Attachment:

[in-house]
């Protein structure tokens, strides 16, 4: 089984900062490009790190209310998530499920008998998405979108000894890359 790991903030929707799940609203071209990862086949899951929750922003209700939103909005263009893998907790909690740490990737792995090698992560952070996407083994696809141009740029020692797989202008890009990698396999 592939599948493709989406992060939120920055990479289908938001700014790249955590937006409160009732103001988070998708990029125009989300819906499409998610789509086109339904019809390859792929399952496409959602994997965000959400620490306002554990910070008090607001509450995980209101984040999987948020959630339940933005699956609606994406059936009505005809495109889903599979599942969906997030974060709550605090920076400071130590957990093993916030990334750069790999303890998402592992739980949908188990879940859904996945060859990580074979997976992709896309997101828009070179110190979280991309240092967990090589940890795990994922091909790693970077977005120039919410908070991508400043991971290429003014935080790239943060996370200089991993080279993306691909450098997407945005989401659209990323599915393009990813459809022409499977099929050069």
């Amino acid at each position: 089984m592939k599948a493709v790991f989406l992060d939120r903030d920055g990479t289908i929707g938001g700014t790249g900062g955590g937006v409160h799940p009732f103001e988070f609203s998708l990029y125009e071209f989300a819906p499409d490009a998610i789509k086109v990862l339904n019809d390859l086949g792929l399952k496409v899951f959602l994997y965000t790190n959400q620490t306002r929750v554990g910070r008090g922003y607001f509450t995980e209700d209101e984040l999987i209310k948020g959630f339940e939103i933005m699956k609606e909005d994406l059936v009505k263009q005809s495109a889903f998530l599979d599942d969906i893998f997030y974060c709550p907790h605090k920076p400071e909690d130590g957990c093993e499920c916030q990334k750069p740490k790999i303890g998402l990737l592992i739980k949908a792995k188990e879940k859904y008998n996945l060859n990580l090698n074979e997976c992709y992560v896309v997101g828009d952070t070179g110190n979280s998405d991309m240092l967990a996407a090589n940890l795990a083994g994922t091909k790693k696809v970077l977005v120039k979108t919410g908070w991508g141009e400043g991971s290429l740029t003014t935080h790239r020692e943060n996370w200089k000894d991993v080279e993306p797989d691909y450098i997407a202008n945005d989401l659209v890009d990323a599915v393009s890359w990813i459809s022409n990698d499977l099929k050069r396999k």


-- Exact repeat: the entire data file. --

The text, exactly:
[in-house]
């Protein structure tokens, strides 16, 4: 089984900062490009790190209310998530499920008998998405979108000894890359 790991903030929707799940609203071209990862086949899951929750922003209700939103909005263009893998907790909690740490990737792995090698992560952070996407083994696809141009740029020692797989202008890009990698396999 592939599948493709989406992060939120920055990479289908938001700014790249955590937006409160009732103001988070998708990029125009989300819906499409998610789509086109339904019809390859792929399952496409959602994997965000959400620490306002554990910070008090607001509450995980209101984040999987948020959630339940933005699956609606994406059936009505005809495109889903599979599942969906997030974060709550605090920076400071130590957990093993916030990334750069790999303890998402592992739980949908188990879940859904996945060859990580074979997976992709896309997101828009070179110190979280991309240092967990090589940890795990994922091909790693970077977005120039919410908070991508400043991971290429003014935080790239943060996370200089991993080279993306691909450098997407945005989401659209990323599915393009990813459809022409499977099929050069």
């Amino acid at each position: 089984m592939k599948a493709v790991f989406l992060d939120r903030d920055g990479t289908i929707g938001g700014t790249g900062g955590g937006v409160h799940p009732f103001e988070f609203s998708l990029y125009e071209f989300a819906p499409d490009a998610i789509k086109v990862l339904n019809d390859l086949g792929l399952k496409v899951f959602l994997y965000t790190n959400q620490t306002r929750v554990g910070r008090g922003y607001f509450t995980e209700d209101e984040l999987i209310k948020g959630f339940e939103i933005m699956k609606e909005d994406l059936v009505k263009q005809s495109a889903f998530l599979d599942d969906i893998f997030y974060c709550p907790h605090k920076p400071e909690d130590g957990c093993e499920c916030q990334k750069p740490k790999i303890g998402l990737l592992i739980k949908a792995k188990e879940k859904y008998n996945l060859n990580l090698n074979e997976c992709y992560v896309v997101g828009d952070t070179g110190n979280s998405d991309m240092l967990a996407a090589n940890l795990a083994g994922t091909k790693k696809v970077l977005v120039k979108t919410g908070w991508g141009e400043g991971s290429l740029t003014t935080h790239r020692e943060n996370w200089k000894d991993v080279e993306p797989d691909y450098i997407a202008n945005d989401l659209v890009d990323a599915v393009s890359w990813i459809s022409n990698d499977l099929k050069r396999k």